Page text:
But by the time of 1982’s Nebraska, he was casting the father figure in “Used Cars” in a sympathetic light, describing how he endures a patronizing pitch from an unscrupulous car salesman for the sake of his family. Finally, in “Walk Like a Man” from 1987’s Tunnel Of Love, Springsteen writes tenderly of his father standing at his side on his wedding day and thinking about “being 5 years old following behind you at the beach tracing your footprints in the sand/ trying to walk like a man.” He’d finally gained some understanding of the old man and not a moment too soon: Springsteen’s first child, a son, was born a few years later in 1990.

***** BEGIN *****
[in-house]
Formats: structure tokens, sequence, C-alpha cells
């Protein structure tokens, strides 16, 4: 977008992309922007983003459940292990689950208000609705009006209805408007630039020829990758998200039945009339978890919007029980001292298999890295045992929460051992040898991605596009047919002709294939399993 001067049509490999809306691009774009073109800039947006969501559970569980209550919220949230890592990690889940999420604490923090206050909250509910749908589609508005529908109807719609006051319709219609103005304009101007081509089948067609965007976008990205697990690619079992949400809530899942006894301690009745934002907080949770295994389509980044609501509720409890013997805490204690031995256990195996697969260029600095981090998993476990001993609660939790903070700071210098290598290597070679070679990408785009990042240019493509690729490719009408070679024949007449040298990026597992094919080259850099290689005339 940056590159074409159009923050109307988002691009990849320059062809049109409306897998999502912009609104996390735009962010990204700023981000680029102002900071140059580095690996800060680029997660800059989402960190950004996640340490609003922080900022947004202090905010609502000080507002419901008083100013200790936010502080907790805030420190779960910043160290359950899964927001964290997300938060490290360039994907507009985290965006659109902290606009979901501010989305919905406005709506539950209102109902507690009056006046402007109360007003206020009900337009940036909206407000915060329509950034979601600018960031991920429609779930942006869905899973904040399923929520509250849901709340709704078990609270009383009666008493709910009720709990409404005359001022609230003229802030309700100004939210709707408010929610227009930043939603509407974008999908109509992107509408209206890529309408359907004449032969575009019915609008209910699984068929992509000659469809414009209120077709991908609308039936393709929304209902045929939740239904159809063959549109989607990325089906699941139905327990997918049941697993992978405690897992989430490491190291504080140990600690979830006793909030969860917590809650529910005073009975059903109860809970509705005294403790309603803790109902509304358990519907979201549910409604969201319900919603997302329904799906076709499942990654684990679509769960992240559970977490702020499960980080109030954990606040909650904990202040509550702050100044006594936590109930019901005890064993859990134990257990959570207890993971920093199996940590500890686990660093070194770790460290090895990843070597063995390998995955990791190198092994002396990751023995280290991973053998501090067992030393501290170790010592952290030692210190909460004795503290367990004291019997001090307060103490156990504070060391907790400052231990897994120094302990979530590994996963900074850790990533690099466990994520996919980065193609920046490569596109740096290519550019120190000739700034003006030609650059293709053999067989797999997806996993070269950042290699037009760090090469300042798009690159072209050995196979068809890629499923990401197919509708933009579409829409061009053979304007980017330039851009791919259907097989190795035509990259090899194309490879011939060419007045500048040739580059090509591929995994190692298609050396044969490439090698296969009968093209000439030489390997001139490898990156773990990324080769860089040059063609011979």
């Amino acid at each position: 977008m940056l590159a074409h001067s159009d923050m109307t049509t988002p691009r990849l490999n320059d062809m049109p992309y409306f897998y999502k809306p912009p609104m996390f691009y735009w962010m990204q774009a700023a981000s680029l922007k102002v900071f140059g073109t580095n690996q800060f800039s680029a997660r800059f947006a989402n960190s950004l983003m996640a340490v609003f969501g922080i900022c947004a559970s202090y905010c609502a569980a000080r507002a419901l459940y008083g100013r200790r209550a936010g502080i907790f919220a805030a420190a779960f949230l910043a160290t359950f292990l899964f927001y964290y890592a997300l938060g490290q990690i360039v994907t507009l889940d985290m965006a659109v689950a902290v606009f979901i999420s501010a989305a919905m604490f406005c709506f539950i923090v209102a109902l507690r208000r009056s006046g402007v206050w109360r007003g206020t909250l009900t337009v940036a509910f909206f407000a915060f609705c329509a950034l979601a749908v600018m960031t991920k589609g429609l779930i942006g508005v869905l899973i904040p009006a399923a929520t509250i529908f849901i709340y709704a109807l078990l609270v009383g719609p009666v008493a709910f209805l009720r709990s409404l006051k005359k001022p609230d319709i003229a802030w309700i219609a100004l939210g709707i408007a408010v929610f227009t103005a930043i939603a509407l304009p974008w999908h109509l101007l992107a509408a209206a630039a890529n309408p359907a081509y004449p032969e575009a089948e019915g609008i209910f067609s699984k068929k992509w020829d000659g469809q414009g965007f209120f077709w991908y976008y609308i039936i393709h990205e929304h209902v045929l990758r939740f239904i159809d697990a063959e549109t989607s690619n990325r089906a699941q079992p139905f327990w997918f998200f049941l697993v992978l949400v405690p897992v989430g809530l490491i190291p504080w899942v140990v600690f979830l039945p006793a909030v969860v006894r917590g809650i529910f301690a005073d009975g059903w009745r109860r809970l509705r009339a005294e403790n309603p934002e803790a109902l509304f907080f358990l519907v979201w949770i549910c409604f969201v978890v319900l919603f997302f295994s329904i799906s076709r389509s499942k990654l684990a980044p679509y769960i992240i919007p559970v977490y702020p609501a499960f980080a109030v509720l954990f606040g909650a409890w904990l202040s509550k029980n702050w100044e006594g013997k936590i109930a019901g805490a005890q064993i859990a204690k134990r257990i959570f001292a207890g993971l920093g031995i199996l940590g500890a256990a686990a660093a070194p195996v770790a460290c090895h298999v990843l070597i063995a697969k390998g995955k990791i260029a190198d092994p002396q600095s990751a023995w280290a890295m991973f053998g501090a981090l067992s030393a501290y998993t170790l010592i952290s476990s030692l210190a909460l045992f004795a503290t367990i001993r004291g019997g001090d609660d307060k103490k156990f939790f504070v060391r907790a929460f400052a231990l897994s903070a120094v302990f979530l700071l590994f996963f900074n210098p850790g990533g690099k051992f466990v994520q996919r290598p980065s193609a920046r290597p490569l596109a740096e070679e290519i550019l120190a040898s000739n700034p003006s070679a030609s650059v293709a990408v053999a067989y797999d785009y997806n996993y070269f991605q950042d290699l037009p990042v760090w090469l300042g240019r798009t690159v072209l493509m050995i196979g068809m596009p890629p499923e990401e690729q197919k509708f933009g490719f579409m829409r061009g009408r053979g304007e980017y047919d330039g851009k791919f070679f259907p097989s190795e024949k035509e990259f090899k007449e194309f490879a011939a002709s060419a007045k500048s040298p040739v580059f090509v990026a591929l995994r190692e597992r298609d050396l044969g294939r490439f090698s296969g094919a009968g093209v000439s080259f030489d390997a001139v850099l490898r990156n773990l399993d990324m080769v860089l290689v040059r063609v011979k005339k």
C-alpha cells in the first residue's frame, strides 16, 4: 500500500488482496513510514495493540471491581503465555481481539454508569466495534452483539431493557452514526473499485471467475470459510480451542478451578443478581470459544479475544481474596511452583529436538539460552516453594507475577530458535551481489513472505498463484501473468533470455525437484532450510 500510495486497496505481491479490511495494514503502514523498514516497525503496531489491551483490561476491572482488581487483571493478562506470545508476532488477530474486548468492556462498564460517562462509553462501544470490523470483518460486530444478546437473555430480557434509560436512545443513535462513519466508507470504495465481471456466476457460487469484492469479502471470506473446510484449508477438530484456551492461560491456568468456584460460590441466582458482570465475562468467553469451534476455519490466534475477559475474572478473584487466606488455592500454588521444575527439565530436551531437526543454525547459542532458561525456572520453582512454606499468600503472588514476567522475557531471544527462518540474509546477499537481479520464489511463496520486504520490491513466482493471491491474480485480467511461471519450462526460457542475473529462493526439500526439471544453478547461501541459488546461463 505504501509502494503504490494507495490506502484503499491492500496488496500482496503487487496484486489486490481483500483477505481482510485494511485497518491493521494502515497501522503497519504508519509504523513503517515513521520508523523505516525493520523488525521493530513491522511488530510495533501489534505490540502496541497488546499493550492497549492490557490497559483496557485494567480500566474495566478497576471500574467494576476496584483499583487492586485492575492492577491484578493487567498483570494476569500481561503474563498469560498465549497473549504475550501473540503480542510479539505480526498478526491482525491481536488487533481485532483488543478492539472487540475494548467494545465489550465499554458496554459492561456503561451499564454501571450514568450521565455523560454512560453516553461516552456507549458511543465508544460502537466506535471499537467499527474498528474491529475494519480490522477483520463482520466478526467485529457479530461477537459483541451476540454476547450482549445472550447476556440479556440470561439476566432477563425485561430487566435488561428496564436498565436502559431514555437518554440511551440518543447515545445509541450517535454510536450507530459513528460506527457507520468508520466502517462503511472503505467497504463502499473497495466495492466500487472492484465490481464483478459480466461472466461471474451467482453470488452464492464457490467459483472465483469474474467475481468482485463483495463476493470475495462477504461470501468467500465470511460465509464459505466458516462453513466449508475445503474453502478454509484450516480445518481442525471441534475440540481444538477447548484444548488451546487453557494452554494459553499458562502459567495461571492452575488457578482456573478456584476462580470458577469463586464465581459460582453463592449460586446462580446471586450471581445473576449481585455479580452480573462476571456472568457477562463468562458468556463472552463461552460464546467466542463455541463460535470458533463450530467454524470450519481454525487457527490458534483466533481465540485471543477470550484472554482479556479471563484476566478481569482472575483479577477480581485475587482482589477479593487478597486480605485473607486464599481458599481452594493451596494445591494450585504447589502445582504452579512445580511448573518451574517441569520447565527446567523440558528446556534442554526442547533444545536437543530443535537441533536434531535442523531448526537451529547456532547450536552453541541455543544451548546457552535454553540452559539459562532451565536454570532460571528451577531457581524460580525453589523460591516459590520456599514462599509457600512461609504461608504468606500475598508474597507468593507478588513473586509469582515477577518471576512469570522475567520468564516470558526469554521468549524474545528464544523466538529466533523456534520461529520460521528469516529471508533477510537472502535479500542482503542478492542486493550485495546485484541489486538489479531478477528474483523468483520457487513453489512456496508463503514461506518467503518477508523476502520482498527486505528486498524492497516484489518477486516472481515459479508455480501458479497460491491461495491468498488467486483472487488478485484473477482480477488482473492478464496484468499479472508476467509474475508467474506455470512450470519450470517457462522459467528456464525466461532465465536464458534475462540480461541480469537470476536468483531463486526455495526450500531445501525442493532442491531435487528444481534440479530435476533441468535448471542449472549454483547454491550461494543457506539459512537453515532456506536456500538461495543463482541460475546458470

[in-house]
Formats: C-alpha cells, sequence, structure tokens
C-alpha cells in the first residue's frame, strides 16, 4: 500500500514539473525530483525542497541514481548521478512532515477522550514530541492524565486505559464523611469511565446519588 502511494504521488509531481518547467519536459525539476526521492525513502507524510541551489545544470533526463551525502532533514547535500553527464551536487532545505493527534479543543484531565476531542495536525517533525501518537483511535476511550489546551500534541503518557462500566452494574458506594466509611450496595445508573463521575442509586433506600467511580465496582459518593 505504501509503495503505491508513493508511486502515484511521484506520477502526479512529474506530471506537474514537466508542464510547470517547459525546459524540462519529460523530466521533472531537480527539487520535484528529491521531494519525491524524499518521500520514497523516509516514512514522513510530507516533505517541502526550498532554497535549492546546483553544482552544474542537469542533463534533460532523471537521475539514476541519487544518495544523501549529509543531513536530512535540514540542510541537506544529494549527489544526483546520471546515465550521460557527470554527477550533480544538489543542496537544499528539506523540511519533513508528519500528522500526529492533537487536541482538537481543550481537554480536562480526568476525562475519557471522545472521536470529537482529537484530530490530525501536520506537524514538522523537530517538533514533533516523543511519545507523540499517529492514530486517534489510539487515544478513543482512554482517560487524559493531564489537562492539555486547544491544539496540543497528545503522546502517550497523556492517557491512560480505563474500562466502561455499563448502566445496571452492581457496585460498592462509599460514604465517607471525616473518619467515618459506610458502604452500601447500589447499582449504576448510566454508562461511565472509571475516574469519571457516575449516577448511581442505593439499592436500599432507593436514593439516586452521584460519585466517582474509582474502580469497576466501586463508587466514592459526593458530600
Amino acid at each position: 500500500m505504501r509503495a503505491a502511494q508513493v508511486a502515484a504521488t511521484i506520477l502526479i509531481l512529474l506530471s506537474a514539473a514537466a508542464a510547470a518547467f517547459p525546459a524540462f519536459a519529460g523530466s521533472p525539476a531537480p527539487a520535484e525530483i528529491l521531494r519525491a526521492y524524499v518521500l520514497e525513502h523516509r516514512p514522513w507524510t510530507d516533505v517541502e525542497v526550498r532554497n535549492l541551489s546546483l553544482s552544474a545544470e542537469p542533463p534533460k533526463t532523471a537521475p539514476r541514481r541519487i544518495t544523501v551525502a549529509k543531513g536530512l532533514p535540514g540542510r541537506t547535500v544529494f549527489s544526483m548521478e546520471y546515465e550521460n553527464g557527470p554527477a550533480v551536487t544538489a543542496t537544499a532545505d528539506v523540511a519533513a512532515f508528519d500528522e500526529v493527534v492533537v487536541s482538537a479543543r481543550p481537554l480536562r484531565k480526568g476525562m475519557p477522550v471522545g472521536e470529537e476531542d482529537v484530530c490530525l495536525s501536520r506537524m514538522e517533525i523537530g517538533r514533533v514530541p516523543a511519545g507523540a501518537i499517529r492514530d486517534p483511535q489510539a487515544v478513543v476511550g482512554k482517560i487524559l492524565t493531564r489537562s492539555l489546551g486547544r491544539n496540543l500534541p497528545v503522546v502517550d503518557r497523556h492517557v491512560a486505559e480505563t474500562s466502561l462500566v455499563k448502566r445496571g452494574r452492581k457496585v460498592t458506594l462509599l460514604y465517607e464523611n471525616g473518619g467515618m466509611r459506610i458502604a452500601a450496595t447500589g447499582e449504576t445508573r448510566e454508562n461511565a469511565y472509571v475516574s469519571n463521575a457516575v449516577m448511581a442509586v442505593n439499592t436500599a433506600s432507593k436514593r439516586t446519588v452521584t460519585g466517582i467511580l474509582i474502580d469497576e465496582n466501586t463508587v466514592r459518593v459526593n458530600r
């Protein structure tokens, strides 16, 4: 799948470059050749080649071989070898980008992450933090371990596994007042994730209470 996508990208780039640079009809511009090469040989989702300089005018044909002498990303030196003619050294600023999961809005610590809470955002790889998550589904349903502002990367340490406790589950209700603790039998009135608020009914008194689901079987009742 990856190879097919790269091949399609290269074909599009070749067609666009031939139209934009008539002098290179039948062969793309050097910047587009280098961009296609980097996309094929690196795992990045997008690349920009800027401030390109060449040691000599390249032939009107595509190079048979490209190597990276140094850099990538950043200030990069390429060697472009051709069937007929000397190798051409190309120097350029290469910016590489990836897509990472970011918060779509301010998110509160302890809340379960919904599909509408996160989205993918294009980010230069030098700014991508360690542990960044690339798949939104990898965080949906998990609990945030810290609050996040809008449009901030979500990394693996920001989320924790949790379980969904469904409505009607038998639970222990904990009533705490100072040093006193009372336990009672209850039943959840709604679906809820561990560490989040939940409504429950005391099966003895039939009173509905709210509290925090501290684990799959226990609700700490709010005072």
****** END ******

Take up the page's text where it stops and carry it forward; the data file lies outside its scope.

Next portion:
The bad-dad songs in my iTunes queue offer insight into not only what it means to be a father but also my life as a guy who has his own father. I’m trying to figure out how best to take care of my kid, but my kid and I are also in the same boat—we both have dads who are fallible and, perhaps inevitably, disappointing in some way. It’s only after you grow up that you learn the final lesson of these songs: We all screw up in ways big and small when comes to parenting. The key is to forgive, so hopefully you’ll be forgiven one day, too.